Ruling

05917-17 Barron v Daily Star Sunday

    • Date complaint received

      30th November 2017

    • Outcome

      Breach - sanction: action as offered by publication

    • Code provisions

      1 Accuracy, 2 Privacy

Decision of the Complaints Committee 05917-17 Barron v Daily Star Sunday 

Summary of complaint 

1.    Richard Barron complained to the Independent Press Standards Organisation that the Daily Star Sunday breached Clause 1 (Accuracy) and Clause 2 (Privacy) of the Editors’ Code of Practice in an article headlined “Paedo sings at kids’ events”, published in print and online on 9 April 2017. 

2.    The article reported that the complainant had been jailed in 2012 “for a catalogue of crimes against a schoolgirl”. The article said that he had been “found guilty of 18 charges relating to the sex attacks on the child and the indecent images on his PC“; he was ordered to sign the Sex Offenders Register indefinitely; and was the subject of a Sexual Offences Prevention Order for 10 years. It was reported that the complainant was “singing at pubs, holiday camps and family parties,” and had discussed a booking for a christening with a potential customer, without advising that he was a sex offender. The article included quotations from a source close to the family of the victim, who expressed concern that the complainant was performing where children may be present. The article also reported that since his release from prison, he had worked as a skydiving instructor, after earning his “wings” with the Parachute Regiment, and that staff at the club ”later learned about his sex crimes”. 

3.    The complainant said that the headline of the article was inaccurate, as he had not performed at events for children, but only in pubs and clubs, where licensing laws required the audience to be over 18. The complainant said that he had placed an online advertisement describing himself as a singer “for all occasions” before his conviction, and he was unable to remove it from the internet. He said that he carried out his own risk assessment before agreeing to sing at any event, and kept his Probation Officer and the police informed of where he was performing. 

4.    The complainant also said it was inaccurate for the article to report that he had been jailed “for a catalogue of crimes against a schoolgirl,” as he had been convicted of one count of sexual assault against a female child under the age of 13, and 17 other counts relating to the indecent images of children found on his computer, which did not involve the victim of sexual assault. He said that he was not charged with any grooming offence.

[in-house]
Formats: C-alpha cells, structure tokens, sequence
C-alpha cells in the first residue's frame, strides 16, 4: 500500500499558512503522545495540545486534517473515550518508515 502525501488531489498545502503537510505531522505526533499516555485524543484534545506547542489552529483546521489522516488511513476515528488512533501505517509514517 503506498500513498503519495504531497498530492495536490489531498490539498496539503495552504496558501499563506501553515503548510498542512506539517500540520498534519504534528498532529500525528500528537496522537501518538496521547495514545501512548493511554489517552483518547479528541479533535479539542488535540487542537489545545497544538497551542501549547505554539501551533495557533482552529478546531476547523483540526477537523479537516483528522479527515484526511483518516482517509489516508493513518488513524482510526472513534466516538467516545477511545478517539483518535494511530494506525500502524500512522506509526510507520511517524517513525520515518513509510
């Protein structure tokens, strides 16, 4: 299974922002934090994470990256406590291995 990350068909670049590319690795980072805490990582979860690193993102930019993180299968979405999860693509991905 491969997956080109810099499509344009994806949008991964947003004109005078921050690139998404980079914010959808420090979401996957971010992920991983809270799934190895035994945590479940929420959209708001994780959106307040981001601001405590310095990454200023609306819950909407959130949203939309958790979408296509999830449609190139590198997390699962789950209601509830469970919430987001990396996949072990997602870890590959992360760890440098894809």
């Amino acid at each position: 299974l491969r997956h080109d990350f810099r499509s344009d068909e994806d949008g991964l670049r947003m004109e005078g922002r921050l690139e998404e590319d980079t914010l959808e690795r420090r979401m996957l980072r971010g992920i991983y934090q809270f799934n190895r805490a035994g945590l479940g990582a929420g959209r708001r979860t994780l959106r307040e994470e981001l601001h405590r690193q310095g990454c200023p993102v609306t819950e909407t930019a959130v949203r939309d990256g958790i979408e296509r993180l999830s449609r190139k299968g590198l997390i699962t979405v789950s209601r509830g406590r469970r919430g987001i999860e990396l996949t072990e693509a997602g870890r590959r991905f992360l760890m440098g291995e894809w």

5.    The complainant also said that the article had inaccurately reported his age, that he had taken part in skydiving with the Parachute Regiment and had lost his job as a skydiving instructor after he failed to disclose that he was a sex offender. The complainant said he was a volunteer, not an employee of the parachute club; the day after his sentencing, a third party had informed the parachute club of his conviction. After his release from prison, he returned to the parachute club, but he chose to leave when the story was published due to concern about the level of publicity his involvement may draw to the organisation. 

6.    The complainant also expressed concern that the newspaper had intruded into his private life by publishing a photograph of him, which he said he had not put in the public domain. He said that reporting that he was an ex-soldier had put the safety of himself and his family at risk. 

7.    The newspaper said that the headline was not inaccurate, and that the basis for the claim that the complainant performed at events for children was made clear in the article. The newspaper said it had been provided with information by  the administrators of an online database which reported on the convictions of child sex offenders, as well as a source close to the case, who had expressed concern that the complainant was performing at events where children may be present. The newspaper then found an online advert on an entertainment website, where the complainant advertised himself as a “solo artist for all occasions” and stated that he performed at holiday camps. The newspaper further contacted the complainant to make inquiries about booking him as a singer for a christening and provided email correspondence with the complainant, in which he asked for further details about the event and inquired about the customer’s budget.  The newspaper said that the complainant had not made clear at any point that he was a child sex offender and would be unwilling to perform at an event with children. The newspaper said that all these sources supported the claim that the complainant performed at “kids’ events”, and did not accept that the headline was inaccurate.